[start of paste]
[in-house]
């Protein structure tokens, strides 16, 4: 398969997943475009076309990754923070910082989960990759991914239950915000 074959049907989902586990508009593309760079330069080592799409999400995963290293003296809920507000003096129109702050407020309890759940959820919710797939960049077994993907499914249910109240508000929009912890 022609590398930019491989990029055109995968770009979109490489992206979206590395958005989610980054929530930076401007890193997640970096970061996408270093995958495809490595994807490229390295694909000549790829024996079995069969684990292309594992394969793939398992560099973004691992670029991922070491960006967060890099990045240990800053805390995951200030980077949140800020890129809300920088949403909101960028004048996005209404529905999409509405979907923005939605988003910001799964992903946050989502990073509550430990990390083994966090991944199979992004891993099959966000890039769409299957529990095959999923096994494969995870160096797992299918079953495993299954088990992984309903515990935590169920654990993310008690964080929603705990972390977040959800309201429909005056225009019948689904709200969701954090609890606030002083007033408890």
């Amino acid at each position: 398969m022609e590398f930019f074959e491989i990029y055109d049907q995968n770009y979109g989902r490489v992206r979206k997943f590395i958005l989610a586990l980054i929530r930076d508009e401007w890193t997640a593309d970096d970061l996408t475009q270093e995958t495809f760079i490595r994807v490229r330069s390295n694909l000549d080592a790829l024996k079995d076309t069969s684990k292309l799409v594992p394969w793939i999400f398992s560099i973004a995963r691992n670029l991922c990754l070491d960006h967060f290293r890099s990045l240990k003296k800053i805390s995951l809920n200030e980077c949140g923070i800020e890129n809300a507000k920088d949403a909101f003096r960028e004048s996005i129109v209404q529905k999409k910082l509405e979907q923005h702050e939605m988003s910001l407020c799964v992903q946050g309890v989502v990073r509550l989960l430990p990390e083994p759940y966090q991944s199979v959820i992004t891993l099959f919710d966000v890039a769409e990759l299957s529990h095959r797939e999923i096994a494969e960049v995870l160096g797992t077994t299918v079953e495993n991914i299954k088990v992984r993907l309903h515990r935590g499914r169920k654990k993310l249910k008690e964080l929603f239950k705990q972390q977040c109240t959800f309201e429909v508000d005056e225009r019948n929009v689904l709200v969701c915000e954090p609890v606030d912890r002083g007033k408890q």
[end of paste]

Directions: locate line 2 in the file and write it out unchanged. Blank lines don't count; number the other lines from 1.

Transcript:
């Protein structure tokens, strides 16, 4: 398969997943475009076309990754923070910082989960990759991914239950915000 074959049907989902586990508009593309760079330069080592799409999400995963290293003296809920507000003096129109702050407020309890759940959820919710797939960049077994993907499914249910109240508000929009912890 022609590398930019491989990029055109995968770009979109490489992206979206590395958005989610980054929530930076401007890193997640970096970061996408270093995958495809490595994807490229390295694909000549790829024996079995069969684990292309594992394969793939398992560099973004691992670029991922070491960006967060890099990045240990800053805390995951200030980077949140800020890129809300920088949403909101960028004048996005209404529905999409509405979907923005939605988003910001799964992903946050989502990073509550430990990390083994966090991944199979992004891993099959966000890039769409299957529990095959999923096994494969995870160096797992299918079953495993299954088990992984309903515990935590169920654990993310008690964080929603705990972390977040959800309201429909005056225009019948689904709200969701954090609890606030002083007033408890």